WASHINGTON (AP) — The top vote-getter in Tuesday’s Republican presidential primary in Nevada wasn’t former U.N. Ambassador Nikki Haley, the only major candidate on the ballot still in the race. Instead, Nevada voters mounted a ballot-box protest and gave the most votes to “None of these candidates,” a ballot option required by state law.
The Associated Press declared “None of these candidates” the winner at 12:01 a.m. based on initial vote results that showed it with a significant lead over Haley in seven counties across the state, including in the two most populous counties. At the time the race was called, “None of these candidates” led with about 60% of the vote. Haley trailed with 33%.
For Haley to overcome “None of these candidates” and take the lead, she would have needed to win by an overwhelming margin in the ballots left to be counted. But she wasn’t getting that level of support anywhere in the state. In fact, in the county where she was doing best, she wasn’t ahead — she trailed “None of these candidates” by double digits in Washoe County.
Former President Donald Trump did not appear on the ballot. Gov. Joe Lombardo, Nevada’s Republican chief executive, endorsed Trump and publicly indicated his intent to cast his ballot for “None of these candidates.” A significant number of Trump supporters appear to have followed the governor’s lead. Initial returns showed “None of these candidates” leading in seven counties that Trump carried in his 2016 Nevada caucus win.
Besides Haley, the seven-person GOP primary field included former candidates Mike Pence and Tim Scott, who both dropped out of the race after the primary ballot had been locked in, as well as four relatively unknown hopefuls.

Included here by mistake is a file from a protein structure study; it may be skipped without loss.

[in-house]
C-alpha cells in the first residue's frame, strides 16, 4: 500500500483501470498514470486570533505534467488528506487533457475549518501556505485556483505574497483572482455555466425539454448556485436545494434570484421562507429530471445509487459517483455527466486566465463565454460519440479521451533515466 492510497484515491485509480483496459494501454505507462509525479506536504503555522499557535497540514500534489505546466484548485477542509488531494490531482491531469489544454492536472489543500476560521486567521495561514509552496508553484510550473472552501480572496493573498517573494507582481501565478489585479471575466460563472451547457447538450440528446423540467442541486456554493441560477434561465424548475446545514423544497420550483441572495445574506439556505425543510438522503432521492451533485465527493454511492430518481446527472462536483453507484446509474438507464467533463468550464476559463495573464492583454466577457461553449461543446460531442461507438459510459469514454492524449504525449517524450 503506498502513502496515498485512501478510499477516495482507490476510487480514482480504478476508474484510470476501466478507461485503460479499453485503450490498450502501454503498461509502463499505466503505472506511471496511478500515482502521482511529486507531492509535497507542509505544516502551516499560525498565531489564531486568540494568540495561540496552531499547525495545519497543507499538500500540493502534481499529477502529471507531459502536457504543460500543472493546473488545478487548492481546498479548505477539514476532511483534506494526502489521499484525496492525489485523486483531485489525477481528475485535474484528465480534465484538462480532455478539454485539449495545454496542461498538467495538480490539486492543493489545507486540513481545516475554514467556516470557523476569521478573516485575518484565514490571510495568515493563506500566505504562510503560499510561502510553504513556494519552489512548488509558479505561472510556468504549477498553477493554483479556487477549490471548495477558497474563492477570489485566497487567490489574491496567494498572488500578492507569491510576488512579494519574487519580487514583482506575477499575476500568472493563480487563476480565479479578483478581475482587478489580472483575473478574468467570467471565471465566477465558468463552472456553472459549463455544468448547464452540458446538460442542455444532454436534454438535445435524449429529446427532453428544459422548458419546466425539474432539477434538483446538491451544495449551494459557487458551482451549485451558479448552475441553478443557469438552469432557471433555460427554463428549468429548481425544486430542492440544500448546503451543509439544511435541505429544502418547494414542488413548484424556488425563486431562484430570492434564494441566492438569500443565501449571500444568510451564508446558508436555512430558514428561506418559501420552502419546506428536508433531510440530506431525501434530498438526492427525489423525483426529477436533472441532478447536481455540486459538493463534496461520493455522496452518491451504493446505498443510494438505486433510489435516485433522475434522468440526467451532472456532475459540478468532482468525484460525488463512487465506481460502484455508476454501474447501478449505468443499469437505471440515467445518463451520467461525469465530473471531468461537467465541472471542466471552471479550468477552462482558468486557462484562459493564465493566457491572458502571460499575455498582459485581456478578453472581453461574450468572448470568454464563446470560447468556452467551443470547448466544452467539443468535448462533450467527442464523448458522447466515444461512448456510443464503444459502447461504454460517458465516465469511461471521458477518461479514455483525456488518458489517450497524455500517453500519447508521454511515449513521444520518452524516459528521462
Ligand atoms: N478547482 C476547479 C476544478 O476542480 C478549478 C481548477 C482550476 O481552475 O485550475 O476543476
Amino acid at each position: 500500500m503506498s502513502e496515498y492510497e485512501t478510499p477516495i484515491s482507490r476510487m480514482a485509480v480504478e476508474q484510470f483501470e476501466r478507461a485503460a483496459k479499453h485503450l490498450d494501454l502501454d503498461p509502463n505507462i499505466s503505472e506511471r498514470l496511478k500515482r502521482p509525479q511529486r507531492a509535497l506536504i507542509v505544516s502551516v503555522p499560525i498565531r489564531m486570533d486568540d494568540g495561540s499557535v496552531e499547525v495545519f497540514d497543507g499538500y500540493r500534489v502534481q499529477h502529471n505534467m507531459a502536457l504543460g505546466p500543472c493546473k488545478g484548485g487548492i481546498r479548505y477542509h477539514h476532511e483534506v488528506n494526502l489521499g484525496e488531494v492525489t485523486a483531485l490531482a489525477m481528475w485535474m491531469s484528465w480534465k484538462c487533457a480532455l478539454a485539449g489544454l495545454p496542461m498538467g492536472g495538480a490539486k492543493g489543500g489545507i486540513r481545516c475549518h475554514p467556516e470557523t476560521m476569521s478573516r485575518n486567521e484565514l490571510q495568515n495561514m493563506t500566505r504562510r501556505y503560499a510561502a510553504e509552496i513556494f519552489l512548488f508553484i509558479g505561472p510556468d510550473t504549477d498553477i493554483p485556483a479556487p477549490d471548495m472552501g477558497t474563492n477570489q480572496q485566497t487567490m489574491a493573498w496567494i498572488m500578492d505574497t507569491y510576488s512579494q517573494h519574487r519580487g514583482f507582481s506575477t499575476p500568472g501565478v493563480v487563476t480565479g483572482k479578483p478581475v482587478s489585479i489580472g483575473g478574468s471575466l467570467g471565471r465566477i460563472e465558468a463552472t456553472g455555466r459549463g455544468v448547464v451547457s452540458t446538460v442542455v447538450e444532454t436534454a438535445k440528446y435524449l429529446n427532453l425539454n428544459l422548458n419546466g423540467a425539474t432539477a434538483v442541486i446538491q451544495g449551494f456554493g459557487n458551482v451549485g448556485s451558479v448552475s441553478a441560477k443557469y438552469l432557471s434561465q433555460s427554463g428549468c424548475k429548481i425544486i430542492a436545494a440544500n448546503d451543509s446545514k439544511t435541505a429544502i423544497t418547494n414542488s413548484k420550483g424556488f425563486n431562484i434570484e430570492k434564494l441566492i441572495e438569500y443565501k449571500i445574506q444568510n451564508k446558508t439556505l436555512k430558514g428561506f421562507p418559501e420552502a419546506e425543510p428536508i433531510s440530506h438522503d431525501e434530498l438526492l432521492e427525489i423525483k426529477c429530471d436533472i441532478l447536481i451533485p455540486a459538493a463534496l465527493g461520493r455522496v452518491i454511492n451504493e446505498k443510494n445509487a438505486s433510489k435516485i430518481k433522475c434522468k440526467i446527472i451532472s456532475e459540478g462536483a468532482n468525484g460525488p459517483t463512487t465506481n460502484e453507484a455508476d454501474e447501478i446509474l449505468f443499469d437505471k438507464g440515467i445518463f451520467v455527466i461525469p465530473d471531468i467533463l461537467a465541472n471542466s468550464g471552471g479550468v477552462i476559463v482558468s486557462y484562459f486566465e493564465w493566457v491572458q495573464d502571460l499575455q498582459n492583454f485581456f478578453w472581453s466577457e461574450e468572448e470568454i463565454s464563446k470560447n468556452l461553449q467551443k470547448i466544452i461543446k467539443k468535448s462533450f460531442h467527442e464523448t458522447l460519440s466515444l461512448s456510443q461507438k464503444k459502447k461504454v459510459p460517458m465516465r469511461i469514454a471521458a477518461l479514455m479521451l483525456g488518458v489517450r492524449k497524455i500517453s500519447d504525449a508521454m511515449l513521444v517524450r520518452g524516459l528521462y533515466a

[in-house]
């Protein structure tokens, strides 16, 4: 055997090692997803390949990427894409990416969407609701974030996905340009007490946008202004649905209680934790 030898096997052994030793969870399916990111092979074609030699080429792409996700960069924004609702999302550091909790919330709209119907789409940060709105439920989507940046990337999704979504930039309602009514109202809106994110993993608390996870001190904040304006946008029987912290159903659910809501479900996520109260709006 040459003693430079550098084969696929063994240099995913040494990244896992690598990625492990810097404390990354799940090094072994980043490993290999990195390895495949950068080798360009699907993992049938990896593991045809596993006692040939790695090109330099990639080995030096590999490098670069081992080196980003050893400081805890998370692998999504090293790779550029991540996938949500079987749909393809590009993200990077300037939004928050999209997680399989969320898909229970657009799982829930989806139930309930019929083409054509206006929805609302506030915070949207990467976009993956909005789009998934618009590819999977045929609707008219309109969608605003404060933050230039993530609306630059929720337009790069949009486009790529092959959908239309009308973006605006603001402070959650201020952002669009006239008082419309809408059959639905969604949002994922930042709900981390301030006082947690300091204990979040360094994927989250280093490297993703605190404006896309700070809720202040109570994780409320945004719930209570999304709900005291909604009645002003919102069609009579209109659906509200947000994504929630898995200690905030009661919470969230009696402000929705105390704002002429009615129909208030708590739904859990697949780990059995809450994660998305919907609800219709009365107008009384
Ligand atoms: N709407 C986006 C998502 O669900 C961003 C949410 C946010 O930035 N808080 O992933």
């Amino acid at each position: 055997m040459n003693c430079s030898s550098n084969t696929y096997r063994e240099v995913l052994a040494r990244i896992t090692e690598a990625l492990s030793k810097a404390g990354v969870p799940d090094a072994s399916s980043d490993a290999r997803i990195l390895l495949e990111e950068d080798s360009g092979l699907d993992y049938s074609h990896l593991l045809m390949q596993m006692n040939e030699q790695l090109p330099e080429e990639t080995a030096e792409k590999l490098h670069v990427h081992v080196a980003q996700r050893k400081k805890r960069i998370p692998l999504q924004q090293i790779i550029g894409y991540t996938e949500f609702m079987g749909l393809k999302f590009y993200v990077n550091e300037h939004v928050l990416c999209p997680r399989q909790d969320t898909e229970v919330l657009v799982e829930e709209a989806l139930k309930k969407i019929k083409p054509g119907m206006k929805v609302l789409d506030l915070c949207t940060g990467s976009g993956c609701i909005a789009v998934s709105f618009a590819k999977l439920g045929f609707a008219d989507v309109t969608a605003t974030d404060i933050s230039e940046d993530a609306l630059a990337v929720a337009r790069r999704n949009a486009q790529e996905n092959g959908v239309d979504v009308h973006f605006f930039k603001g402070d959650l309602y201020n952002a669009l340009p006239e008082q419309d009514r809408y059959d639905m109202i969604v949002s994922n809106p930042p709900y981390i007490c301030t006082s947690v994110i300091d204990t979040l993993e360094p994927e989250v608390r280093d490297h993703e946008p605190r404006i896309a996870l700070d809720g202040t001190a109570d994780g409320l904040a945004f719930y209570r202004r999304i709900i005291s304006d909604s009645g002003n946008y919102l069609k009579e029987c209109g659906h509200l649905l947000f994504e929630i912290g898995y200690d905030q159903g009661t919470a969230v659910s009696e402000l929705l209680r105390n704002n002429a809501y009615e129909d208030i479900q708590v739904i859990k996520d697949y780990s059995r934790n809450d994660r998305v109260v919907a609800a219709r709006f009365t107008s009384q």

The victory for “None of these candidates” has no official impact on the race for the GOP presidential nomination, since the primary was non-binding and had no delegates at stake. The Nevada Republican Party opted to hold a presidential caucus Thursday to award delegates and has essentially disavowed the primary.
Republican voters who cast ballots in Tuesday’s primary are also allowed to participate in Thursday’s binding caucuses, but the state party has barred candidates who appeared on the primary ballot from also competing in the caucuses, forcing candidates to choose one event over the other. Haley chose to compete in the primary, while Trump opted to compete in the caucuses, where he faces only one candidate and is expected to win most or all of the delegates up for grabs.
“None of these candidates” has appeared as an option in statewide races in Nevada since 1975. The ballot option can’t be elected to an office; the winner would be the candidate with the highest number of votes. For example, in the 2014 Democratic primary for governor, “None of these candidates” was the top vote-getter with 30% of the vote, but former state official Bob Goodman, who placed second with 25% of the vote, nonetheless won the nomination and advanced to the general election.
“None of these candidates” placed second in both the Republican and Democratic presidential primaries in 1980. Ronald Reagan scored an overwhelming win with 83% of the vote, but “None of these candidates” was a distant second with about 10% of the vote, just ahead of George H.W. Bush. In the Democratic race, incumbent President Jimmy Carter won the event with about 38% of the vote, followed by “None of these candidates” with about 34% and Ted Kennedy in third place with about 29% of the vote.
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